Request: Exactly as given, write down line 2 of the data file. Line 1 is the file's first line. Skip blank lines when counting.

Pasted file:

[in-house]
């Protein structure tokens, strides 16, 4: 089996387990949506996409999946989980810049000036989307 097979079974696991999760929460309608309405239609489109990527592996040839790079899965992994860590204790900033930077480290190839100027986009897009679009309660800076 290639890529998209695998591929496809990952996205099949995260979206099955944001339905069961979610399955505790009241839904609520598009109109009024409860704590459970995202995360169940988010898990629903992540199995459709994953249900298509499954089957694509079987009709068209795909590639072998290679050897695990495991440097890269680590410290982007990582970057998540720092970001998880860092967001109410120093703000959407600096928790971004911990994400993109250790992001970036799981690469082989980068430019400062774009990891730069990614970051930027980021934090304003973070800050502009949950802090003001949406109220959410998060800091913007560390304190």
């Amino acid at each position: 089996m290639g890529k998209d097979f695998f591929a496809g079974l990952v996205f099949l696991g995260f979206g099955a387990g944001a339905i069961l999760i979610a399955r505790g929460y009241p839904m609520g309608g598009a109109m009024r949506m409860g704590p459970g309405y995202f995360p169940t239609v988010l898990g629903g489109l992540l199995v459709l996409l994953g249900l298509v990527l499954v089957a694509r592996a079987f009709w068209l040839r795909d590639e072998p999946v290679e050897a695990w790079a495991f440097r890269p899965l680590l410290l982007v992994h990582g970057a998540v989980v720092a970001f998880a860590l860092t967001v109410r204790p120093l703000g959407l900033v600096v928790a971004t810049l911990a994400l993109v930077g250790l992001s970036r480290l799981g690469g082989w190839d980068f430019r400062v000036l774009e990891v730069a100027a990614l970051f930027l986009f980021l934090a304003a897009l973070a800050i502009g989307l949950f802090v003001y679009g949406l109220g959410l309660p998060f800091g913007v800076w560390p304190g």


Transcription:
């Protein structure tokens, strides 16, 4: 089996387990949506996409999946989980810049000036989307 097979079974696991999760929460309608309405239609489109990527592996040839790079899965992994860590204790900033930077480290190839100027986009897009679009309660800076 290639890529998209695998591929496809990952996205099949995260979206099955944001339905069961979610399955505790009241839904609520598009109109009024409860704590459970995202995360169940988010898990629903992540199995459709994953249900298509499954089957694509079987009709068209795909590639072998290679050897695990495991440097890269680590410290982007990582970057998540720092970001998880860092967001109410120093703000959407600096928790971004911990994400993109250790992001970036799981690469082989980068430019400062774009990891730069990614970051930027980021934090304003973070800050502009949950802090003001949406109220959410998060800091913007560390304190």